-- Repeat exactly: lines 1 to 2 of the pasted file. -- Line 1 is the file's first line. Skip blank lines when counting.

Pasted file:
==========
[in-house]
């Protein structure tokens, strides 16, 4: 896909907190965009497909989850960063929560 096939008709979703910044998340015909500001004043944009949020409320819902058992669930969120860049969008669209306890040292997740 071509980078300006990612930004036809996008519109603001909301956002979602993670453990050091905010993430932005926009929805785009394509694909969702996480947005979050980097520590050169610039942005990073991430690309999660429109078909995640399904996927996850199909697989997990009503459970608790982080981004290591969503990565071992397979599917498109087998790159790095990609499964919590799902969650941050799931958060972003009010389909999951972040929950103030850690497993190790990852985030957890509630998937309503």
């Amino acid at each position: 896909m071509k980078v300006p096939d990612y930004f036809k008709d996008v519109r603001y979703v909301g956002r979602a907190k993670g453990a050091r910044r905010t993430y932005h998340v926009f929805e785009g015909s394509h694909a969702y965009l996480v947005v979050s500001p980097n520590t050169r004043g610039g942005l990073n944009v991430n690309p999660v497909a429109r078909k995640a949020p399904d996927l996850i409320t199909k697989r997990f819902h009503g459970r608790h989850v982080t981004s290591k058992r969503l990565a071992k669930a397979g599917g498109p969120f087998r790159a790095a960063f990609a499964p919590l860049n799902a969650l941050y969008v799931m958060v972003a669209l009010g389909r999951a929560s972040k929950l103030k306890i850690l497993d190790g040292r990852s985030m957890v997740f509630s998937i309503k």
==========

[in-house]
């Protein structure tokens, strides 16, 4: 896909907190965009497909989850960063929560 096939008709979703910044998340015909500001004043944009949020409320819902058992669930969120860049969008669209306890040292997740 071509980078300006990612930004036809996008519109603001909301956002979602993670453990050091905010993430932005926009929805785009394509694909969702996480947005979050980097520590050169610039942005990073991430690309999660429109078909995640399904996927996850199909697989997990009503459970608790982080981004290591969503990565071992397979599917498109087998790159790095990609499964919590799902969650941050799931958060972003009010389909999951972040929950103030850690497993190790990852985030957890509630998937309503």